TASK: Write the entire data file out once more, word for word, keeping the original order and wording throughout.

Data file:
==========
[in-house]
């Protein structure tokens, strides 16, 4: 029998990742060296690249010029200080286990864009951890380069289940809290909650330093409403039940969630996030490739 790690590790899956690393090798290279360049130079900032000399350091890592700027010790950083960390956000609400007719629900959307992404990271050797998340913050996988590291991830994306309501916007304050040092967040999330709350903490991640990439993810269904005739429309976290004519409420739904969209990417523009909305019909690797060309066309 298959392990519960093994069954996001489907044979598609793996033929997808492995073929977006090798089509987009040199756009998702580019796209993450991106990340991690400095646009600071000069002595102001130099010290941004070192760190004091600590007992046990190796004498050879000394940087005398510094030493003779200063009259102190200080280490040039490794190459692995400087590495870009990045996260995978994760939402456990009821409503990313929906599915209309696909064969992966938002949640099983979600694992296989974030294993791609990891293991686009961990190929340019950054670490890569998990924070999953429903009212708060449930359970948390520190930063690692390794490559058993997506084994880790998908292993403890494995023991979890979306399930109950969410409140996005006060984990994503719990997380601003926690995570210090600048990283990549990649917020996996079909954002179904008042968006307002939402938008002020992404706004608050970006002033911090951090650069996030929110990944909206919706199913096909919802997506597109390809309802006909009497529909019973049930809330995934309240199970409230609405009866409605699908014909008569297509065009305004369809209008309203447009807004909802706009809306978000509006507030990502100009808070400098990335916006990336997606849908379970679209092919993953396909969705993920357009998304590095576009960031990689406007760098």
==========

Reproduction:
[in-house]
């Protein structure tokens, strides 16, 4: 029998990742060296690249010029200080286990864009951890380069289940809290909650330093409403039940969630996030490739 790690590790899956690393090798290279360049130079900032000399350091890592700027010790950083960390956000609400007719629900959307992404990271050797998340913050996988590291991830994306309501916007304050040092967040999330709350903490991640990439993810269904005739429309976290004519409420739904969209990417523009909305019909690797060309066309 298959392990519960093994069954996001489907044979598609793996033929997808492995073929977006090798089509987009040199756009998702580019796209993450991106990340991690400095646009600071000069002595102001130099010290941004070192760190004091600590007992046990190796004498050879000394940087005398510094030493003779200063009259102190200080280490040039490794190459692995400087590495870009990045996260995978994760939402456990009821409503990313929906599915209309696909064969992966938002949640099983979600694992296989974030294993791609990891293991686009961990190929340019950054670490890569998990924070999953429903009212708060449930359970948390520190930063690692390794490559058993997506084994880790998908292993403890494995023991979890979306399930109950969410409140996005006060984990994503719990997380601003926690995570210090600048990283990549990649917020996996079909954002179904008042968006307002939402938008002020992404706004608050970006002033911090951090650069996030929110990944909206919706199913096909919802997506597109390809309802006909009497529909019973049930809330995934309240199970409230609405009866409605699908014909008569297509065009305004369809209008309203447009807004909802706009809306978000509006507030990502100009808070400098990335916006990336997606849908379970679209092919993953396909969705993920357009998304590095576009960031990689406007760098």